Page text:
White House shifts money from testing, PPE to buy vaccines in the fall

The White House is taking money from domestic testing manufacturing and equipment initiatives to ensure it has enough funding for new vaccines this fall, as a standoff with Congress over additional help lingers. 

White House COVID-19 response coordinator Ashish Jha, M.D., told reporters Thursday that the administration is taking money from congressionally appropriated pots to engage in negotiations for vaccines to be ready this fall. The announcement comes as Congress continues to battle over a $10 billion aid package that has been in limbo for months.

“We landed on some very difficult decisions,” said Dawn O’Connell, assistant secretary for preparedness and response for the Department of Health and Human Services, during the briefing Thursday. “We are going to give up domestic testing capacity. We are also not going to be able to do support for PPE warehousing and supplies we have worked so hard to build.”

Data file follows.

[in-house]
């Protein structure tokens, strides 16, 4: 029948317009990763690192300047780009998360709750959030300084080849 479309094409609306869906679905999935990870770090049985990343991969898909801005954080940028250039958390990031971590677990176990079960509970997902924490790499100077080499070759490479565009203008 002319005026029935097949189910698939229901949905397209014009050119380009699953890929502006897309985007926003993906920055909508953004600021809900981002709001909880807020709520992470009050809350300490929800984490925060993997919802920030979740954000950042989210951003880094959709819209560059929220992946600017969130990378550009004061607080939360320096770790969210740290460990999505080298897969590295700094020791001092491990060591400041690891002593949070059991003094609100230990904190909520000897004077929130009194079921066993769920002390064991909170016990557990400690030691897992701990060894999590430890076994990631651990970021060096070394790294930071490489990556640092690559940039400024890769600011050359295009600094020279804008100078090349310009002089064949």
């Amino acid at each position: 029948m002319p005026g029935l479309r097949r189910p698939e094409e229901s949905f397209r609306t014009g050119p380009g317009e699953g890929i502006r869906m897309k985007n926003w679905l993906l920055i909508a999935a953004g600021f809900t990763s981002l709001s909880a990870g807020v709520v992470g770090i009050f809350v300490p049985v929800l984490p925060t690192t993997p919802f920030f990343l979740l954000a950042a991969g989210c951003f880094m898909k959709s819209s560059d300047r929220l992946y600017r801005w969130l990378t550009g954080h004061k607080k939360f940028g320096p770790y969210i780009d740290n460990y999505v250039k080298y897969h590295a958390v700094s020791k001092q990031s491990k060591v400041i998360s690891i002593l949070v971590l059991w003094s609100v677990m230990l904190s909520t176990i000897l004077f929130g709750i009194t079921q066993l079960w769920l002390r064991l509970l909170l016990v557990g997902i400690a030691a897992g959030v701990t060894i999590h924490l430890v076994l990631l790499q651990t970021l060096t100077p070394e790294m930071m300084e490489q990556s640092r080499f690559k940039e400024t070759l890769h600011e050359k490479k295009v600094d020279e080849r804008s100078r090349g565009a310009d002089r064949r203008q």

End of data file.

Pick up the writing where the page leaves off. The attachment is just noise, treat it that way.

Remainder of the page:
The administration currently has enough vaccine supply to get out shots for children five and under to get vaccinated should the Food and Drug Administration approve such vaccines, Jha said.

“The challenge is about what is going to happen in the fall,” he added. “We do not have enough resources for vaccines for every American.”

Jha has warned that without new funding, the U.S. could “lose its place” in line among other countries to get initial supplies of the next generation of vaccines. 

He added that preserving a domestic testing manufacturing capability is vital so the U.S. doesn’t have to rely on foreign manufacturers, especially in the face of a new surge.

The funding, taken from other areas, will be used so the U.S. can be at the negotiating table, Jha said. He added that waiting on Congress “no longer seems to be an acceptable option.”

The White House had originally asked Congress for $22.5 billion in COVID-19 relief funds, but Republicans balked at that figure after concerns about adding more spending and how the administration already spent dollars allocated. 

Lawmakers eventually negotiated a $10 billion package that would include more money for vaccines and testing. But an attempt to pass the aid in April was stalled amid objections over votes on amendments regarding immigration.